Fossilized skulls show that at least three distinct species belonging to the genus Homo existed between 1.7 million and 2 million years ago, settling a long-standing debate in palaeoanthropology. A study published this week in Nature1 focuses on Homo rudolfensis, a hominin with a relatively flat face, which was first identified from a single large skull in 1972. Several other big-skulled fossils have been attributed to the species since then, but none has included both a face and a lower jaw. This has been problematic: in palaeoanthropology, faces and jaws function like fingerprints for identifying a specimen as a particular species (which is indicated by the second word in a Linnaean title, such as 'rudolfensis'), as opposed to the broader grouping of genus (the first word, as in'Homo').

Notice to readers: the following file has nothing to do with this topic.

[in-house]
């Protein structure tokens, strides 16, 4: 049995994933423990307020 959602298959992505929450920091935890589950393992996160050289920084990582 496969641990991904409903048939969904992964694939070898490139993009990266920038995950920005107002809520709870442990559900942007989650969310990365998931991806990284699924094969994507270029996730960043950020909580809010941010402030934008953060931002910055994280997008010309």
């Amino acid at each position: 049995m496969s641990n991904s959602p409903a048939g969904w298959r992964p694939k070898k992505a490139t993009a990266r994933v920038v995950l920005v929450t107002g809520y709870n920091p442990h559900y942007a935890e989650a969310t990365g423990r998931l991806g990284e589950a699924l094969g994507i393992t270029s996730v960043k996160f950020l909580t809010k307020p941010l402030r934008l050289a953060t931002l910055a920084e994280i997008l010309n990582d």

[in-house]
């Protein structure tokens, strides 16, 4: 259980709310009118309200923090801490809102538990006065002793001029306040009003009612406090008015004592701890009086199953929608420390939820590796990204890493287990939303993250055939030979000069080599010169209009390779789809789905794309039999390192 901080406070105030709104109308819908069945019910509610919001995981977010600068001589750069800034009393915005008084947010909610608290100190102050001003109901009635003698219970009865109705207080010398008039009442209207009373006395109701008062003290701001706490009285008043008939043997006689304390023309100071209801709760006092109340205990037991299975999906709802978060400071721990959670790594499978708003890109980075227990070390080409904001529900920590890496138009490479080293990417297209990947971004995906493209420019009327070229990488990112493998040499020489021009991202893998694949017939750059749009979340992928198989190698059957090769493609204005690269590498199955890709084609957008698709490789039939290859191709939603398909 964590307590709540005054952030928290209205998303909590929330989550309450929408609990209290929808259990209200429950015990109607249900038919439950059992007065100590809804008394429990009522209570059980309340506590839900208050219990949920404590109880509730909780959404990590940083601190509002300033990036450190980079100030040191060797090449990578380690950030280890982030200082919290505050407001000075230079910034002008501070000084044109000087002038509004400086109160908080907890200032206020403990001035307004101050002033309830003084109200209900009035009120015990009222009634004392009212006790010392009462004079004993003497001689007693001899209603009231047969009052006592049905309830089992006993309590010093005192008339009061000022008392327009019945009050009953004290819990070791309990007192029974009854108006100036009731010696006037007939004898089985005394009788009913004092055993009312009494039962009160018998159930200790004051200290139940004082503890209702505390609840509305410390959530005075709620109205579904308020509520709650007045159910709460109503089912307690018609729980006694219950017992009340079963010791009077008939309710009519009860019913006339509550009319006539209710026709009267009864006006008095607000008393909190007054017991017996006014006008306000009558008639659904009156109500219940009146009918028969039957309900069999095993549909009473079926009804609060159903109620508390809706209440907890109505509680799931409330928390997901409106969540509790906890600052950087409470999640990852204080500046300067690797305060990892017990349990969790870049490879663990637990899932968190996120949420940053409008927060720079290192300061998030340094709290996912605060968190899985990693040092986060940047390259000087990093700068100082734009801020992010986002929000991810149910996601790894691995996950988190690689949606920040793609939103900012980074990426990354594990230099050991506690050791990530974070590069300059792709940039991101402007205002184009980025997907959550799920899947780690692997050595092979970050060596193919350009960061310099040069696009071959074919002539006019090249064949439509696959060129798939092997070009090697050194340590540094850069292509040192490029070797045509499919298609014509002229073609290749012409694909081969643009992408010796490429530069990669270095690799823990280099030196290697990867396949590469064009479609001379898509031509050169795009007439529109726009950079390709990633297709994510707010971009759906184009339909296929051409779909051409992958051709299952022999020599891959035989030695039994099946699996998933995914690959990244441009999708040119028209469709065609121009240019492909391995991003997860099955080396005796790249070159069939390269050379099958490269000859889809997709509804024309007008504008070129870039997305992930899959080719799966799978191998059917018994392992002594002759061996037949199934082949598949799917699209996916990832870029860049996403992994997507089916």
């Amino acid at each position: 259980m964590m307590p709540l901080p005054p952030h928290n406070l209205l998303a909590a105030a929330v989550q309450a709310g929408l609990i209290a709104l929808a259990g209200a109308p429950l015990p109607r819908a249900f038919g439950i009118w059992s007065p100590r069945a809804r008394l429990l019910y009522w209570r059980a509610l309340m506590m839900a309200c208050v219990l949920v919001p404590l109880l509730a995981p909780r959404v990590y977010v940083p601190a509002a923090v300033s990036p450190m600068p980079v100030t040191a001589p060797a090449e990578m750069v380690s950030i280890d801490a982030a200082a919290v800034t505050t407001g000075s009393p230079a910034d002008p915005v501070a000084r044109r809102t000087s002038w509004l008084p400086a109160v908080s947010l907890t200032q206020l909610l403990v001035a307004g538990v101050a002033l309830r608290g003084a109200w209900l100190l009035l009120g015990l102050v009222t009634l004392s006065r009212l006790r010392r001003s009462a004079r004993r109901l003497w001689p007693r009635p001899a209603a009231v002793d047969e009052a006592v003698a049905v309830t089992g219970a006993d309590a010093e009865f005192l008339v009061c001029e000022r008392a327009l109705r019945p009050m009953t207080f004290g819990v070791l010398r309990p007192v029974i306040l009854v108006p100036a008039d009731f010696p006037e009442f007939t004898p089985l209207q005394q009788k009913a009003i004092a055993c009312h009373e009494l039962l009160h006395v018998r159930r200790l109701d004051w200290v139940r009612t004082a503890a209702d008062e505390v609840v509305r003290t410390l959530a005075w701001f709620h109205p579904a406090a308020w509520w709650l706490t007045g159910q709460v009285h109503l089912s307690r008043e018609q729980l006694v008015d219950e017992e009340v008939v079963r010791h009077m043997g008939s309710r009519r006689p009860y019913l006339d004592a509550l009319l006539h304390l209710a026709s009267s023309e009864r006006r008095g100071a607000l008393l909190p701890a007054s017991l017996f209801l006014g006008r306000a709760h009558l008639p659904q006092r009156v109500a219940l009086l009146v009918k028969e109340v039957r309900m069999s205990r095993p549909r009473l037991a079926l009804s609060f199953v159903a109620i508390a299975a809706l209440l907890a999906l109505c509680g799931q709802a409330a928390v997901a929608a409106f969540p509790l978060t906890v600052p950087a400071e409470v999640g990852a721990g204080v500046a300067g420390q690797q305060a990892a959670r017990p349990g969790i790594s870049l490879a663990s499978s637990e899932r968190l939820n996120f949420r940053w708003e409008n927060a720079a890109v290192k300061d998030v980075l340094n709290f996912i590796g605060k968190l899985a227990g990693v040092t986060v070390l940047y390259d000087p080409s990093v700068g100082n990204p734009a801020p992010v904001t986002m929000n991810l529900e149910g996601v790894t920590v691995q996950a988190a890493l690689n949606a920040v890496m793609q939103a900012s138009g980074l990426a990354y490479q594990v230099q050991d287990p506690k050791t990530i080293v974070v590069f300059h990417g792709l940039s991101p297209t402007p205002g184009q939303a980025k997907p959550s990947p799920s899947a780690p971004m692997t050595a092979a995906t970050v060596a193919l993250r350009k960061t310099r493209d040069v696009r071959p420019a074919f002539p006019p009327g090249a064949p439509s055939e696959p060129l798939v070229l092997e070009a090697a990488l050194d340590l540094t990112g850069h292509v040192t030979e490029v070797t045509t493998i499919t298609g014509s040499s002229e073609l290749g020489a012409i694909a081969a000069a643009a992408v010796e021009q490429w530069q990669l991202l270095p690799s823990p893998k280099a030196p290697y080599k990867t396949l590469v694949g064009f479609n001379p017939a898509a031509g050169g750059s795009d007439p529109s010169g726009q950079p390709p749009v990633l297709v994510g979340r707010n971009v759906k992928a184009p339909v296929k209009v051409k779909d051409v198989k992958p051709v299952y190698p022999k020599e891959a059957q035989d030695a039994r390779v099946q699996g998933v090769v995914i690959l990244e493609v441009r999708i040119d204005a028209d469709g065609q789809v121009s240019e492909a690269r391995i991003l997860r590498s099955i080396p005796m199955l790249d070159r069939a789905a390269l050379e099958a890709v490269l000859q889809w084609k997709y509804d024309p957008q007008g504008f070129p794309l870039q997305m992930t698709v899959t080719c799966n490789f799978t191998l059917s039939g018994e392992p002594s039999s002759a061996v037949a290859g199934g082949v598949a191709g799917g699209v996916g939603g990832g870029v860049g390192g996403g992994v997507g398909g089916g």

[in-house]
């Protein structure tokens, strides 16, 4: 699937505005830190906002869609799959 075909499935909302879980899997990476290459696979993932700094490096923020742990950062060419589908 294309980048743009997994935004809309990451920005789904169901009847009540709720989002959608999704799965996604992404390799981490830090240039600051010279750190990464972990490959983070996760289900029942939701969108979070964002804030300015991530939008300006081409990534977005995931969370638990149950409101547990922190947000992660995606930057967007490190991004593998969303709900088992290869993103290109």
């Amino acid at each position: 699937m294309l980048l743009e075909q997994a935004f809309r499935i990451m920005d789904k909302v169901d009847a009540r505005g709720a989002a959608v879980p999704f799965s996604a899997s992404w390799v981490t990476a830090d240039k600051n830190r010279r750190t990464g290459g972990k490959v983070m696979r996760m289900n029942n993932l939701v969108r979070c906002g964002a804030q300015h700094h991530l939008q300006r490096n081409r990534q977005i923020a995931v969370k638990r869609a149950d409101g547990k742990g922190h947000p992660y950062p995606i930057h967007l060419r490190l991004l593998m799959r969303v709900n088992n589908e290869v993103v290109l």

Without complete skulls, it has been difficult to reach a consensus on whether specimens attributed to H. rudolfensis are genuinely members of a distinct species, or actually belong to other Homo species that lived around the same time, such as Homo habilis or Homo erectus. Understanding how many different Homo species there were, and whether they lived concurrently, would help to determine whether the history of the human lineage saw fierce competition between multiple hominins, or a steady succession from one species to another. But the latest result has dissipated much of this uncertainty. It concerns three fossils — two lower jaws and a juvenile’s lower face — that were found in a desert area called Koobi Fora in northern Kenya. The team that pulled them out of the ground, led by Meave Leakey, a palaeontologist at the Turkana Basin Institute in Nairobi, describes how the dental arcade, the arch created by the teeth at the front of the mouth, is nearly rectangular, just like the palate structure of the 1972 skull. By contrast, the average modern human mouth has a curved dental arcade.